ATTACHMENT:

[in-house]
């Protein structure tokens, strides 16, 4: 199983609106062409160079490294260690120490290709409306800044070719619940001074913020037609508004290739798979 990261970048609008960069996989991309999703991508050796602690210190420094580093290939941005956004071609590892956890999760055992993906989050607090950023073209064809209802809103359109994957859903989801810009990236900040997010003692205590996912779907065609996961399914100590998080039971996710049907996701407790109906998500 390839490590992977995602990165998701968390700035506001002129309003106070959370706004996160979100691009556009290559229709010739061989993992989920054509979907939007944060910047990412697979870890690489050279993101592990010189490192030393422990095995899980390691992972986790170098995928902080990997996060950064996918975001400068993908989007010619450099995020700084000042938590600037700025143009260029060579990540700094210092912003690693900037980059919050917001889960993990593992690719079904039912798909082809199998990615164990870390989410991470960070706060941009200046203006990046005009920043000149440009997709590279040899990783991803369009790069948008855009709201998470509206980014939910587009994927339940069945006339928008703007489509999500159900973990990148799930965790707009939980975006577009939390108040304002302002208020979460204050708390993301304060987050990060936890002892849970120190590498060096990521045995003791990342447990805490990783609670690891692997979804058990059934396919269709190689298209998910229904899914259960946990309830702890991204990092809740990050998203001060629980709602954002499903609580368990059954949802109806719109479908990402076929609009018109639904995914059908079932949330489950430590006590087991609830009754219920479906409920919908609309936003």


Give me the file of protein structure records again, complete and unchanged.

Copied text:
[in-house]
């Protein structure tokens, strides 16, 4: 199983609106062409160079490294260690120490290709409306800044070719619940001074913020037609508004290739798979 990261970048609008960069996989991309999703991508050796602690210190420094580093290939941005956004071609590892956890999760055992993906989050607090950023073209064809209802809103359109994957859903989801810009990236900040997010003692205590996912779907065609996961399914100590998080039971996710049907996701407790109906998500 390839490590992977995602990165998701968390700035506001002129309003106070959370706004996160979100691009556009290559229709010739061989993992989920054509979907939007944060910047990412697979870890690489050279993101592990010189490192030393422990095995899980390691992972986790170098995928902080990997996060950064996918975001400068993908989007010619450099995020700084000042938590600037700025143009260029060579990540700094210092912003690693900037980059919050917001889960993990593992690719079904039912798909082809199998990615164990870390989410991470960070706060941009200046203006990046005009920043000149440009997709590279040899990783991803369009790069948008855009709201998470509206980014939910587009994927339940069945006339928008703007489509999500159900973990990148799930965790707009939980975006577009939390108040304002302002208020979460204050708390993301304060987050990060936890002892849970120190590498060096990521045995003791990342447990805490990783609670690891692997979804058990059934396919269709190689298209998910229904899914259960946990309830702890991204990092809740990050998203001060629980709602954002499903609580368990059954949802109806719109479908990402076929609009018109639904995914059908079932949330489950430590006590087991609830009754219920479906409920919908609309936003």